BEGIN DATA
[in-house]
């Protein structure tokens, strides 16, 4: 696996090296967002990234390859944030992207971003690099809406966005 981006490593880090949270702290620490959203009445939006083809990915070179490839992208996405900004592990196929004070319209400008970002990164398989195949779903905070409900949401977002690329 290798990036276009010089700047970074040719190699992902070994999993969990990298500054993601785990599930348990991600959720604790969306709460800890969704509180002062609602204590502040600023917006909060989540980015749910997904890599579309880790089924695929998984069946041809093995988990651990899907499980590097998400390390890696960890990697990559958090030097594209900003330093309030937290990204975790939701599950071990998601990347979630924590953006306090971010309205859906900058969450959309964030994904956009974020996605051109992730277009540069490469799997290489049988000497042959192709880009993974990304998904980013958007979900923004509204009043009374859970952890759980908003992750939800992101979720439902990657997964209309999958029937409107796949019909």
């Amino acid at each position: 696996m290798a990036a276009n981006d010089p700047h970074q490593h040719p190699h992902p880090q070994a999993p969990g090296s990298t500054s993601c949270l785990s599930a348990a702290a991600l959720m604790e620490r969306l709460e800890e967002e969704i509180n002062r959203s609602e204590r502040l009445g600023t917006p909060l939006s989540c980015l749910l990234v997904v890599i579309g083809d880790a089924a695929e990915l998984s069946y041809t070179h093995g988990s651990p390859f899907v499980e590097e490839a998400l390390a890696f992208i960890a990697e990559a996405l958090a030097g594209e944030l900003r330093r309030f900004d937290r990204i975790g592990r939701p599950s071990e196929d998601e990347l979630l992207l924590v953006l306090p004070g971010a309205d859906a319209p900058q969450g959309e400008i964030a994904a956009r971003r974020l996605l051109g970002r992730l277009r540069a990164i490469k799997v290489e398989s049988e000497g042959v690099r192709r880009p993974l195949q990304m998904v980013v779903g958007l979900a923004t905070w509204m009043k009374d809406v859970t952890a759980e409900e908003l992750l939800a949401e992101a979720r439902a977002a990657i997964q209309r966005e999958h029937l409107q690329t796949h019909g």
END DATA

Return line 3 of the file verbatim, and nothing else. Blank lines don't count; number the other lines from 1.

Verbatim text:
């Amino acid at each position: 696996m290798a990036a276009n981006d010089p700047h970074q490593h040719p190699h992902p880090q070994a999993p969990g090296s990298t500054s993601c949270l785990s599930a348990a702290a991600l959720m604790e620490r969306l709460e800890e967002e969704i509180n002062r959203s609602e204590r502040l009445g600023t917006p909060l939006s989540c980015l749910l990234v997904v890599i579309g083809d880790a089924a695929e990915l998984s069946y041809t070179h093995g988990s651990p390859f899907v499980e590097e490839a998400l390390a890696f992208i960890a990697e990559a996405l958090a030097g594209e944030l900003r330093r309030f900004d937290r990204i975790g592990r939701p599950s071990e196929d998601e990347l979630l992207l924590v953006l306090p004070g971010a309205d859906a319209p900058q969450g959309e400008i964030a994904a956009r971003r974020l996605l051109g970002r992730l277009r540069a990164i490469k799997v290489e398989s049988e000497g042959v690099r192709r880009p993974l195949q990304m998904v980013v779903g958007l979900a923004t905070w509204m009043k009374d809406v859970t952890a759980e409900e908003l992750l939800a949401e992101a979720r439902a977002a990657i997964q209309r966005e999958h029937l409107q690329t796949h019909g």